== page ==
# Greeks

#### matiz

Hi,

I have been struggling to understand the concepts around Greeks. Can some one please help me on the below with some examples if possible or further links which could help me understand the concepts better?

- Gamma - when is gamma +ve and when is it -ve?
- Relation between Gamma, Delta and Theta (read it somewhere)
** For a delta neutral portfolio, when theta is large and negative, gamma will tend to be large and positive. The converse of this holds too. Thus, if delta is zero and theta is large and positive, gamma is likely to be large in magnitude and negative in sign.

Thanks in advance

#### snipez

Responding respectively

- Always positive for long calls and long puts, always negative for short calls and short puts
- Directly from the Black-Scholes PDE (if V is the value of the option and S is the stock price, V_t is theta, V_S is delta, V_SS is gamma)
- Again, from the Black-Scholes PDE, the V_S term drops out in a delta neutral portfolio, leaving you with the theta and gamma terms on the same side of the equation.

Thanks, Snipez.

#### financeguy

Hi,

I have been struggling to understand the concepts around Greeks. Can some one please help me on the below with some examples if possible or further links which could help me understand the concepts better?

- Gamma - when is gamma +ve and when is it -ve?
- Relation between Gamma, Delta and Theta (read it somewhere)
** For a delta neutral portfolio, when theta is large and negative, gamma will tend to be large and positive. The converse of this holds too. Thus, if delta is zero and theta is large and positive, gamma is likely to be large in magnitude and negative in sign.

Thanks in advance

delta shouldn't have to be zero for the gamma/theta relationships to hold. in fact when the delta of an option is zero, both theta and gamma will also be zero.

#### myampol

delta shouldn't have to be zero for the gamma/theta relationships to hold. in fact when the delta of an option is zero, both theta and gamma will also be zero.
Yes, for an individual option, when the delta is zero, everything will be zero -- including the option price. It will be deep out-of-the-money. This is a trivial case.

The OP comment refers to a "delta-neutral portfolio."

You have multiple positions, which individually have non-zero deltas, gammas, thetas, etc.

If the positions are constructed in such a way that the total portfolio has zero delta, if it is net long premium, it will be long gamma (it will make money if the market moves up or down) and short theta (it will lose in time-decay of the premium if the market does not move.) Think, for example, of a long straddle position.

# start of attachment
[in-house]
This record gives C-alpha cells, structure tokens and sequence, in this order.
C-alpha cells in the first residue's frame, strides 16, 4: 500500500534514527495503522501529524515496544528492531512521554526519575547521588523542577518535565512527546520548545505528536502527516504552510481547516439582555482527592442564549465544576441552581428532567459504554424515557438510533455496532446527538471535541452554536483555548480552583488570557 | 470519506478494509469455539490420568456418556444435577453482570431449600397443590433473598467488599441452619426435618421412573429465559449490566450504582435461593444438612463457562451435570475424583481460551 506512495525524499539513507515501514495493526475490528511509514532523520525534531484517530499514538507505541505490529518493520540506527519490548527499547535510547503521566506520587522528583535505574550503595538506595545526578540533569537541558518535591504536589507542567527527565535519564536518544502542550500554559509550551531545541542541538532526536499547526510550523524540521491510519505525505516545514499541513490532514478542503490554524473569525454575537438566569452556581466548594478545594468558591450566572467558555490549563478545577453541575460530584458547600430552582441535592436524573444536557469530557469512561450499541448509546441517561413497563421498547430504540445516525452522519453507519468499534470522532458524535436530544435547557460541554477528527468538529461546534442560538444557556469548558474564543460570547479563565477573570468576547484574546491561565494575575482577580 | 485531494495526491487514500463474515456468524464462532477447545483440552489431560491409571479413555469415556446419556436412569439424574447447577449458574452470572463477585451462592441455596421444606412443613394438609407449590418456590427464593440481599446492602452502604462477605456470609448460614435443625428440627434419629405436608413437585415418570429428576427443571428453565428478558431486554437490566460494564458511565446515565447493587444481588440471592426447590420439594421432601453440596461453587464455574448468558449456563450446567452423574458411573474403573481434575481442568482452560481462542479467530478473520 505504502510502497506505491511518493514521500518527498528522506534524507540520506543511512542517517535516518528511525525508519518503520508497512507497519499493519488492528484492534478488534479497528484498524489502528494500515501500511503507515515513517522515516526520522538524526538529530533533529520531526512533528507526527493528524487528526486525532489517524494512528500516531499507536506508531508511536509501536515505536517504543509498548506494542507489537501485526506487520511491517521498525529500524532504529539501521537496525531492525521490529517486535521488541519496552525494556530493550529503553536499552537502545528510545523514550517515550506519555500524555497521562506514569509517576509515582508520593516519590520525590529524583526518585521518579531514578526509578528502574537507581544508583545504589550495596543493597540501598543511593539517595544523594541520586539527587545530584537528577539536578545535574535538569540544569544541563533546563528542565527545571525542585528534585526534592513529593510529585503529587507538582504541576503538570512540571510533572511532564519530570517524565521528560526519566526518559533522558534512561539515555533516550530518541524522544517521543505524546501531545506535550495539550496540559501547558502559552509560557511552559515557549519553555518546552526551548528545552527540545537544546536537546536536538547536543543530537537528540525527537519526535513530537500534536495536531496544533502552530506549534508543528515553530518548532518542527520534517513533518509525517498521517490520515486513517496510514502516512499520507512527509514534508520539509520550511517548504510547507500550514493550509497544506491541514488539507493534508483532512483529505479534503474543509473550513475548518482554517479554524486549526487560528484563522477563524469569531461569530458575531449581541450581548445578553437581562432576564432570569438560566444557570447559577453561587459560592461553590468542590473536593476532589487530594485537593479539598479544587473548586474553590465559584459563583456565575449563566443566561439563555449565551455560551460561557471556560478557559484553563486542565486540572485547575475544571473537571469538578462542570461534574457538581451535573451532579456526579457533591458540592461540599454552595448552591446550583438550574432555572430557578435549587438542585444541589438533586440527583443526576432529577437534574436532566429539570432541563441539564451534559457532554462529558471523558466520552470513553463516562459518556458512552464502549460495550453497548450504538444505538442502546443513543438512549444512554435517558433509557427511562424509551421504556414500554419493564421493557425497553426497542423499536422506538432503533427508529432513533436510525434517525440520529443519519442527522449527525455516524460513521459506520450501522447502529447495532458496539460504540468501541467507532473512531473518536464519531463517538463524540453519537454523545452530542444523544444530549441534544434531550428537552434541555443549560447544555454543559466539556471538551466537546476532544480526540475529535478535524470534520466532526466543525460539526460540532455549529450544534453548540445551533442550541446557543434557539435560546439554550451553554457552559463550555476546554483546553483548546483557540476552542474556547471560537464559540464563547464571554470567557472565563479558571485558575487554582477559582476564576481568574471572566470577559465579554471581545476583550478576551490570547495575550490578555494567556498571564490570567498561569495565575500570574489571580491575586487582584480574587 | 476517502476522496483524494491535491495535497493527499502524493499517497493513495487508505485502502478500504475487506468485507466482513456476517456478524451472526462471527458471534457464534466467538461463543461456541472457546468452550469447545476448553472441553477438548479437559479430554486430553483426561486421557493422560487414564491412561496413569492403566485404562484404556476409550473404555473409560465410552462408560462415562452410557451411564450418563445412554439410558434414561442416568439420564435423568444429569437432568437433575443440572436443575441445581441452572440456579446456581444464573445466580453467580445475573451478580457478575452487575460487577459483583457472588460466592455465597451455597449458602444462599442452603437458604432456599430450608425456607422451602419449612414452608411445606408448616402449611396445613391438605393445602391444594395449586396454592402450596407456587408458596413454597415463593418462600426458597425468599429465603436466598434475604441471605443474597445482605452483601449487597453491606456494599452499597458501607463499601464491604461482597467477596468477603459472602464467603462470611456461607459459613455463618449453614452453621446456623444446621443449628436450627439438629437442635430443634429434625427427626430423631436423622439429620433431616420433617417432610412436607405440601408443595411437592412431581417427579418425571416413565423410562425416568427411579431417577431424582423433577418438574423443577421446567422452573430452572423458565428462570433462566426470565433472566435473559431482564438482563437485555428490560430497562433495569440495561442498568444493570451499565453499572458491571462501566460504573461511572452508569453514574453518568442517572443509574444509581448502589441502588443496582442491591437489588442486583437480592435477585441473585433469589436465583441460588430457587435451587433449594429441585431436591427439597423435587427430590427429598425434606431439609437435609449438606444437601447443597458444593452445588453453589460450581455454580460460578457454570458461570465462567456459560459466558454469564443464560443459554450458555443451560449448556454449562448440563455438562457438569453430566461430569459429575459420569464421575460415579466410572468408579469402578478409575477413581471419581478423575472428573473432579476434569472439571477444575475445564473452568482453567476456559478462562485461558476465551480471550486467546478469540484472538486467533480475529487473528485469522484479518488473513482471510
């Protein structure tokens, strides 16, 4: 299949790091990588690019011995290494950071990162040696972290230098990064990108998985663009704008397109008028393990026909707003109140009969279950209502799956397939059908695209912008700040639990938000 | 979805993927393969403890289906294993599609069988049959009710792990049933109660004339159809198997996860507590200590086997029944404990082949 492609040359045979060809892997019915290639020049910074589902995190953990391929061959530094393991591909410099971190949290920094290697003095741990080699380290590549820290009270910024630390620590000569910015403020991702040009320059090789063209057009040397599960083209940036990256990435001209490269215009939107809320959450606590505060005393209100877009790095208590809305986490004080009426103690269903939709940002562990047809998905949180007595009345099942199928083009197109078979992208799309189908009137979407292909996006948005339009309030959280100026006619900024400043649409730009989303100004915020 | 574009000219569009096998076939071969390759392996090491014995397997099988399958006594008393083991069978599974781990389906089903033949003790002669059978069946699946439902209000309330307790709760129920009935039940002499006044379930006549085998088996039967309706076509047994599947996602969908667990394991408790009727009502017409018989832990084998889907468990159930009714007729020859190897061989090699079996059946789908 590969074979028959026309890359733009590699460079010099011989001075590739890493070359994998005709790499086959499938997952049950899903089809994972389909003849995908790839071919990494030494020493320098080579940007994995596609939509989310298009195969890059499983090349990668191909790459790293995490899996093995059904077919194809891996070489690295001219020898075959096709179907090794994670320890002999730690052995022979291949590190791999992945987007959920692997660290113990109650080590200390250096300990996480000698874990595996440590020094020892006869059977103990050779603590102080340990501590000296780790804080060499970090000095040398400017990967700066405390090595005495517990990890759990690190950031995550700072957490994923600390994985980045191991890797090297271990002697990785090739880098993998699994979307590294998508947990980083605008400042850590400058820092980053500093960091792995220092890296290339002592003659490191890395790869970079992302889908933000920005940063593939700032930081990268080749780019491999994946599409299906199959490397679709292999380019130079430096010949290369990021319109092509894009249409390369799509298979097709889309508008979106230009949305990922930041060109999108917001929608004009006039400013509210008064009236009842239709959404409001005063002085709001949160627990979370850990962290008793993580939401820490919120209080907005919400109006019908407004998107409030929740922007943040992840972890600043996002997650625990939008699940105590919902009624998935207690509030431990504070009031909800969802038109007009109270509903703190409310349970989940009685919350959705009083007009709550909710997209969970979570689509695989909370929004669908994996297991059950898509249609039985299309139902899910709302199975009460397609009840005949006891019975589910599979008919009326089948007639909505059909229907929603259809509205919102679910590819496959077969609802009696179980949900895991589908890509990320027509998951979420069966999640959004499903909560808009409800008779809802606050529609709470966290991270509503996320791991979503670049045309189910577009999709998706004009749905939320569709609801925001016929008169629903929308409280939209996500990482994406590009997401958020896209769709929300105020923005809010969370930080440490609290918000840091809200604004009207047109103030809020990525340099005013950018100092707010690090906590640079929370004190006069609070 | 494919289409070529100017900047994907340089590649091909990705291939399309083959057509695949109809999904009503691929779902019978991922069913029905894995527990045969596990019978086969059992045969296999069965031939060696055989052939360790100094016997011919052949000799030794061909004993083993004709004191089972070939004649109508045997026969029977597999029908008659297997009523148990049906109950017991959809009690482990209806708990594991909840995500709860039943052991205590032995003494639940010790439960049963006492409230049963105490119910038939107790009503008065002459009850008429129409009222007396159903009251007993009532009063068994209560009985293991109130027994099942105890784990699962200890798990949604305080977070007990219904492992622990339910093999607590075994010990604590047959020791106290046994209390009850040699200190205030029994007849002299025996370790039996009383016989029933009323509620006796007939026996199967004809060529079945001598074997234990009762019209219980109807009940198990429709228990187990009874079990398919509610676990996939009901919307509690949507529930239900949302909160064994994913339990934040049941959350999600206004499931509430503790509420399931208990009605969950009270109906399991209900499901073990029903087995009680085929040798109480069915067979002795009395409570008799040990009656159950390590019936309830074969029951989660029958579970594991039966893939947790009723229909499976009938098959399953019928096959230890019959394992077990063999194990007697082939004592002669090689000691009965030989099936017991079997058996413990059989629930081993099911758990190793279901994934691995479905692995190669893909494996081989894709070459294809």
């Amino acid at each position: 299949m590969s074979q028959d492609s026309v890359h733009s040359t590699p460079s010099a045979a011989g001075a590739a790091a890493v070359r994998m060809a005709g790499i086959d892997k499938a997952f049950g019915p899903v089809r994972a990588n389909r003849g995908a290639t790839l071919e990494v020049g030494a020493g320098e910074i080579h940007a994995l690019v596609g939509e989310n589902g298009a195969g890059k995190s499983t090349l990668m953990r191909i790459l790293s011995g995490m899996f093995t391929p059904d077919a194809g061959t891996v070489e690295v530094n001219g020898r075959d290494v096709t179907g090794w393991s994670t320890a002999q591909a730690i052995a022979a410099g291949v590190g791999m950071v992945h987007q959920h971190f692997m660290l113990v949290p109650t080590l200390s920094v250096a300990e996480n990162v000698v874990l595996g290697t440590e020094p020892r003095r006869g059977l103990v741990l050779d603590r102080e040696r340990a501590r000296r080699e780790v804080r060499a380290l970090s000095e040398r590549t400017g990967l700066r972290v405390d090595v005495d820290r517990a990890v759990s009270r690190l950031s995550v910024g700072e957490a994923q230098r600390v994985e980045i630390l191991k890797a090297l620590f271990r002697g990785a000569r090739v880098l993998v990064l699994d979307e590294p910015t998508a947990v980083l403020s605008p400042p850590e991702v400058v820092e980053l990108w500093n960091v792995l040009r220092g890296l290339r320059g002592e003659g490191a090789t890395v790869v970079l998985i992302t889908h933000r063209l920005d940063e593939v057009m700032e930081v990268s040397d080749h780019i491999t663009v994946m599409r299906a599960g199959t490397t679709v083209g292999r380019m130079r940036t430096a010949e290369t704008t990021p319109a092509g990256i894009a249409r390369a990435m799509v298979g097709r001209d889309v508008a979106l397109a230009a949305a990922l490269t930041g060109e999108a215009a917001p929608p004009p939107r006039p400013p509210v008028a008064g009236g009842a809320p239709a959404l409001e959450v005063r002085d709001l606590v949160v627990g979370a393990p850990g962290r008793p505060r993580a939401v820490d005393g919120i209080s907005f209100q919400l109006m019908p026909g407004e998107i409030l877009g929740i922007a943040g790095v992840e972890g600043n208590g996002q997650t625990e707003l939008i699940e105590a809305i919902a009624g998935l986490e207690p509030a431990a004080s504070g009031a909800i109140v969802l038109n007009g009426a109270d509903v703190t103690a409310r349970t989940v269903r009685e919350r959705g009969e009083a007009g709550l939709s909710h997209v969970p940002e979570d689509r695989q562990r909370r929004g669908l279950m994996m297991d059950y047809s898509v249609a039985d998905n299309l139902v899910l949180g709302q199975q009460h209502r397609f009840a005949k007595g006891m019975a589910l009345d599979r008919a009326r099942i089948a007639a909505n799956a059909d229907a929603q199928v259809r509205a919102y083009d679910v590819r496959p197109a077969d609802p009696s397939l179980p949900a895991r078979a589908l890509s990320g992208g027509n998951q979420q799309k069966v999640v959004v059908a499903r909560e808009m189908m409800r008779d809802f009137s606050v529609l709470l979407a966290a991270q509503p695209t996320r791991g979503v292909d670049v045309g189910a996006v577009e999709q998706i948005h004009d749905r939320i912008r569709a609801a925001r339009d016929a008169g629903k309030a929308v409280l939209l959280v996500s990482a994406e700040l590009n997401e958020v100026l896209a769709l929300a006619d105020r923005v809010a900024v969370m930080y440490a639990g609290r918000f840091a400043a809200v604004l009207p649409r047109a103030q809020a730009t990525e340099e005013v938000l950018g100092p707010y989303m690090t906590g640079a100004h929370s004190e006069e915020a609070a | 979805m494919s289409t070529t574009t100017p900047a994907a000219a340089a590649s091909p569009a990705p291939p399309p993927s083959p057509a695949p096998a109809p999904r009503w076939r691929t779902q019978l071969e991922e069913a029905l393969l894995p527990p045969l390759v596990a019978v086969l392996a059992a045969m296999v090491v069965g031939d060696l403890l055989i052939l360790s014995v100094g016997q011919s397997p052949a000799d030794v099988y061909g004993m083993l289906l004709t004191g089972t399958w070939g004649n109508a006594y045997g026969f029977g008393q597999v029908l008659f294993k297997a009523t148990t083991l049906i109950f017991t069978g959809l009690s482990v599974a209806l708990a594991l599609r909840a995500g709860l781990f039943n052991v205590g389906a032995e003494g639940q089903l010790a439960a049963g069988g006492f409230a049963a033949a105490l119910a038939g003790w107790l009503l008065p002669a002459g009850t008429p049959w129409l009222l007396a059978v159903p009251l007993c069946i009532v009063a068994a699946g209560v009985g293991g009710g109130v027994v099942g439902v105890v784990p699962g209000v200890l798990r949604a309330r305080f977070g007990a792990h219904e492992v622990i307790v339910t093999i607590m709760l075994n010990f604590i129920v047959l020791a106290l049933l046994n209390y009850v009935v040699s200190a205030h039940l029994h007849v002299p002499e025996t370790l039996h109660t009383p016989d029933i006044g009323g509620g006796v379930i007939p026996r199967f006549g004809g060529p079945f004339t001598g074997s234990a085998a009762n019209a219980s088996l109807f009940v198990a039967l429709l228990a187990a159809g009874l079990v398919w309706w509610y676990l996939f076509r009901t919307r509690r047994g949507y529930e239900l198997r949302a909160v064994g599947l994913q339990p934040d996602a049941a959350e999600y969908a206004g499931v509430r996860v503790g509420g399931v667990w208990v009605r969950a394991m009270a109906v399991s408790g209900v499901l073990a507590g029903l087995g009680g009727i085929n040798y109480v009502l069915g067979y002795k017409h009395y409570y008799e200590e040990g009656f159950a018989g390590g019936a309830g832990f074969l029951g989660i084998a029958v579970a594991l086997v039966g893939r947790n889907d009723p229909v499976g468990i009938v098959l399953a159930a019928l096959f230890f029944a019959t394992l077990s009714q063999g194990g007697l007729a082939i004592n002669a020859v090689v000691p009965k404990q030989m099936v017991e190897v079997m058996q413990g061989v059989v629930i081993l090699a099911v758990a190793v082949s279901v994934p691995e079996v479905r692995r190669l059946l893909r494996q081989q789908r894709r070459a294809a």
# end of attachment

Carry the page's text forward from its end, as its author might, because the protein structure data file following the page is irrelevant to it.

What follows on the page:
And the converse is that if the portfolio is short premium (the trader is a net writer of options) then he would be short gamma (market moves in either direction will cause losses) and long theta (he will earn time-decay on his short premium if the market stagnates.) Think of a short straddle position, for example.

#### financeguy

Yes, for an individual option, when the delta is zero, everything will be zero -- including the option price. It will be deep out-of-the-money. This is a trivial case.

The OP comment refers to a "delta-neutral portfolio."

You have multiple positions, which individually have non-zero deltas, gammas, thetas, etc.

If the positions are constructed in such a way that the total portfolio has zero delta, if it is net long premium, it will be long gamma (it will make money if the market moves up or down) and short theta (it will lose in time-decay of the premium if the market does not move.) Think, for example, of a long straddle position.

And the converse is that if the portfolio is short premium (the trader is a net writer of options) then he would be short gamma (market moves in either direction will cause losses) and long theta (he will earn time-decay on his short premium if the market stagnates.) Think of a short straddle position, for example.

yes of course, i was just concerned with the statement "Thus, if delta is zero and theta is large and positive, gamma is likely to be large in magnitude and negative in sign." thats all.. the post seemed to reflect that what the delta of a portfolio is really matters.. really nothing has to do with the delta beyond the fact that people who delta hedge are more concerned with what their gamma and theta are than people who don't delta hedge, but that doesnt mean that portfolios that arent delta hedged dont have exactly the same gamma and theta as ones that are

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